Oboler finds creative solutions to creating mood and suggesting a scope on a small B-movie budget. He stages one man's persistent courtship of Joan through a montage of bouquets in a vase on a cigar counter, the flowers changing with each new visit, and sends Joan and her new beau (Henry H. Daniels Jr.) on a cruise around the harbor with little more than a simple railing, an elevated deck, a low-angle camera, and plenty of mist. The resulting atmosphere is both romantic and oddly unsettling and claustrophobic. Joan has fled her past life for the big city, yet her world still seems to be closing in on her.
Arch Oboler has been compared to Orson Welles for obvious reasons - they both have a storied history creating inventive radio drama, wrote the films they directed, experimented with new approaches to telling cinematic stories, and traded away big budgets for creative control of their films. But I can also see affinities with Jacques Tourneur's horror films with Val Lewton in Oboler's symbolic approach to expressing psychological states and anxieties. The struggle between Joan and her voice (who ultimately reveals her name as Karen) is also the conflict between id and superego, and Karen could be the repressed sexual hunger of the good girl fighting back with desire and an almost feral aggression. It's not that far from the struggle of Irena in Cat People. Oboler hasn't the visual elegance or subtlety of Tourneur -- he hasn't learned to create a mood with light and shadow and performance or sustain an atmosphere of unease or mystery for more than a sequence -- but he shares an interest in finding visual motifs and techniques to project the emotions, anxieties, and fears of the characters to the screen.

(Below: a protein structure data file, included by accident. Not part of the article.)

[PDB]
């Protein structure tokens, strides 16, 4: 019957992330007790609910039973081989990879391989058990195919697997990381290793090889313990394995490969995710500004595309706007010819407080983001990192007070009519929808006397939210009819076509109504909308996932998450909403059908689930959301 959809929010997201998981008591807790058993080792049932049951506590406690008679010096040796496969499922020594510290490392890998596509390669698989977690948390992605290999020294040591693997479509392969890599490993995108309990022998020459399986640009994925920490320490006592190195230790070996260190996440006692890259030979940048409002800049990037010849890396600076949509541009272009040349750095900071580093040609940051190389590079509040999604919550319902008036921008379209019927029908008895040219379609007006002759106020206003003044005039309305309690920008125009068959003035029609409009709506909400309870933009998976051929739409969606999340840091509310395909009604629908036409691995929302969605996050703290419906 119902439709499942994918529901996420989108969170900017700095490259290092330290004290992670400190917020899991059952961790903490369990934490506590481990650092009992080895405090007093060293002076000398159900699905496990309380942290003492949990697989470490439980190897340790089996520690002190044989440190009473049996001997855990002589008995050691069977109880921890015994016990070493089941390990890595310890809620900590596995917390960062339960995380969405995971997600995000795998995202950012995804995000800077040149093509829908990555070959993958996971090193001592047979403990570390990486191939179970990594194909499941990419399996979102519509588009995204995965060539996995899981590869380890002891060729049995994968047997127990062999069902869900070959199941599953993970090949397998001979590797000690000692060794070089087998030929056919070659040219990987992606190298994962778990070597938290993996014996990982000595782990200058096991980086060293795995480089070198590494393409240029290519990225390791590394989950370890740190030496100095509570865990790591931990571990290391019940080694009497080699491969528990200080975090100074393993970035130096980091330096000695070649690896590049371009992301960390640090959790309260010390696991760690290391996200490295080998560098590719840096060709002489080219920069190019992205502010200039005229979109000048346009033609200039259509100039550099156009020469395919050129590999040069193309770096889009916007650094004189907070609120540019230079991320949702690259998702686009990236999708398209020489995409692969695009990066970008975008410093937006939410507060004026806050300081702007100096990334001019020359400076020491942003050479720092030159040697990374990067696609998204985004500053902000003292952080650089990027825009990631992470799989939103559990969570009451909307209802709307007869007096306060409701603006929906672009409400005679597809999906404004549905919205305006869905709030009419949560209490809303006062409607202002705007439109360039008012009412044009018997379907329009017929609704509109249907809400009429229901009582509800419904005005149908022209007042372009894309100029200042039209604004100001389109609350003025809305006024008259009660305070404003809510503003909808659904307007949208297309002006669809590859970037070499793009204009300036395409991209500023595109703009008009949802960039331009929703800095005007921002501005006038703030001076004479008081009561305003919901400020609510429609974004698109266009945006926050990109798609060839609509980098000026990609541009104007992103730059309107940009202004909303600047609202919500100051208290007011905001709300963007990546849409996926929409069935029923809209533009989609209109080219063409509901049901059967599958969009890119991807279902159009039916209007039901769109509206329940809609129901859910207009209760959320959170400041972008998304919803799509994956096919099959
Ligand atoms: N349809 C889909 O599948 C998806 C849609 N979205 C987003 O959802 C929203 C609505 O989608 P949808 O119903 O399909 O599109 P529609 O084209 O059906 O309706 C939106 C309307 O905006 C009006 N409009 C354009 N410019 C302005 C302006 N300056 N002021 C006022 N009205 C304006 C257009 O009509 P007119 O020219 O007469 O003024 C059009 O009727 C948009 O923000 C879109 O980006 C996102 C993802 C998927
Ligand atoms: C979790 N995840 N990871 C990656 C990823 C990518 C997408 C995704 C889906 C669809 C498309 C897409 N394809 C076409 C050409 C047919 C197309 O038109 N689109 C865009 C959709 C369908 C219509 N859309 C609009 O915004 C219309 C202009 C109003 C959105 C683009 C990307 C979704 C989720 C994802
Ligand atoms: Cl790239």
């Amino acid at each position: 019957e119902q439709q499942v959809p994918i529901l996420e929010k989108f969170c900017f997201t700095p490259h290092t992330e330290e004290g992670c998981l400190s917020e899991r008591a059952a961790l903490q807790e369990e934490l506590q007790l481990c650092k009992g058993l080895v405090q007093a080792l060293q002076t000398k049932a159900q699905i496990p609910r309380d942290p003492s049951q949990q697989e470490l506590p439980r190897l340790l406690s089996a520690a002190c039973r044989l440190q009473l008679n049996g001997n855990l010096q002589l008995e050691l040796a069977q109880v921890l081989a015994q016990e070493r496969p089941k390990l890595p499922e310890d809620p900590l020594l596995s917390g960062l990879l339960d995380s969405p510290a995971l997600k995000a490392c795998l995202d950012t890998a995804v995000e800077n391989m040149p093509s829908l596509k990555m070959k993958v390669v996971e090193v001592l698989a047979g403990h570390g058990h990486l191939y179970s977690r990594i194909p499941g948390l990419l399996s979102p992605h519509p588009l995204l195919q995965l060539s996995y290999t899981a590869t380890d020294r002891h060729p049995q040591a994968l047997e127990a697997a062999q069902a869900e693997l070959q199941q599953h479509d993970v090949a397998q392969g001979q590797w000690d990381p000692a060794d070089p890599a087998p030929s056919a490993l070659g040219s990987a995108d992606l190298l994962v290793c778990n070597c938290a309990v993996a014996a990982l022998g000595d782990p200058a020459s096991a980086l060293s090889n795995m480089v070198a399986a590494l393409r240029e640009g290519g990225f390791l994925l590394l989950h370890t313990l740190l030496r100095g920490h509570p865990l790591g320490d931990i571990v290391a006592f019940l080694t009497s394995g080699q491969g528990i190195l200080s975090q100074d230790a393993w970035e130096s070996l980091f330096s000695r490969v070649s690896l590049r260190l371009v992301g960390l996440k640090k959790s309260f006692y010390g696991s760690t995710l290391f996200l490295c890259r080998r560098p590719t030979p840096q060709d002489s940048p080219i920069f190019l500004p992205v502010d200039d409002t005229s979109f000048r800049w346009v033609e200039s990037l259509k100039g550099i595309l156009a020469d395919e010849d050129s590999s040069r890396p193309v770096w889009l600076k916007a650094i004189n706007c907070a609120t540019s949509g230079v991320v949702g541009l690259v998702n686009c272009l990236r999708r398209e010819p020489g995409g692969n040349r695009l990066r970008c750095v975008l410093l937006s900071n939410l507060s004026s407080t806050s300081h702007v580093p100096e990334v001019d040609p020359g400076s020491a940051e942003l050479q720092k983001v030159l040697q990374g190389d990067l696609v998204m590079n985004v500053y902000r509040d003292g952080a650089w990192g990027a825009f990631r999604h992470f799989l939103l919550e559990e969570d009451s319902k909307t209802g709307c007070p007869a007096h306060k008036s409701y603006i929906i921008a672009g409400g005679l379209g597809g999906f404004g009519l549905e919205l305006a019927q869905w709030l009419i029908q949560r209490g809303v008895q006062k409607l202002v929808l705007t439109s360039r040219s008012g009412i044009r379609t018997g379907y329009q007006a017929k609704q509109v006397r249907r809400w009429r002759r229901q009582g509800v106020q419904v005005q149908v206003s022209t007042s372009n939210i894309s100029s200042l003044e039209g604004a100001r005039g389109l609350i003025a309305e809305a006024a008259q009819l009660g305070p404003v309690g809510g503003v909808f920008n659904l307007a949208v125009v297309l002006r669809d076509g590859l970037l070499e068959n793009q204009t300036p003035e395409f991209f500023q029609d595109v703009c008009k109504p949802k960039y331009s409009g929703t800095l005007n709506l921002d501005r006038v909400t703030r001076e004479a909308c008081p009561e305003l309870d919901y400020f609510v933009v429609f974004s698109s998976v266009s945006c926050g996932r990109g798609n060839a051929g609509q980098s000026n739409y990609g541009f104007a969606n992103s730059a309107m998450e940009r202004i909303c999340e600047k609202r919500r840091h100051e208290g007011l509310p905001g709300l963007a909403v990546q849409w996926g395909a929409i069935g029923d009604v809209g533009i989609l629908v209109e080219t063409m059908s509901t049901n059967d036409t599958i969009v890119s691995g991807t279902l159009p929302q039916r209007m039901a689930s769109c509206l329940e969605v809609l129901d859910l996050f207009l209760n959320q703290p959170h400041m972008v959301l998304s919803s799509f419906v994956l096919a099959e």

Bewitched is more conceptually inventive and creatively ambitious than visually evocative. Oboler hasn't an eye for expressive composition or framing at this point in his filmmaking evolution (Five, his 1951 drama, is more subtle and affecting), and his symbols tend to the literal. When Joan tries to outrun the voice, she ducks into a concert hall where a singer delivers an operatic rendition of the spiritual "Nobody Knows the Trouble I've Seen," which becomes the soundtrack of her breakdown. (That this operatic rendition robs the spiritual of its pain and anguish is just another of Oboler's well-intentioned missteps.) And when our kindly paternal doctor brings both of the two psyches vying for control of Joan to the surface, they emerge as literal doppelgangers who line up beside the hypnotized body of Joan like the angel and devil sides tempting a hero.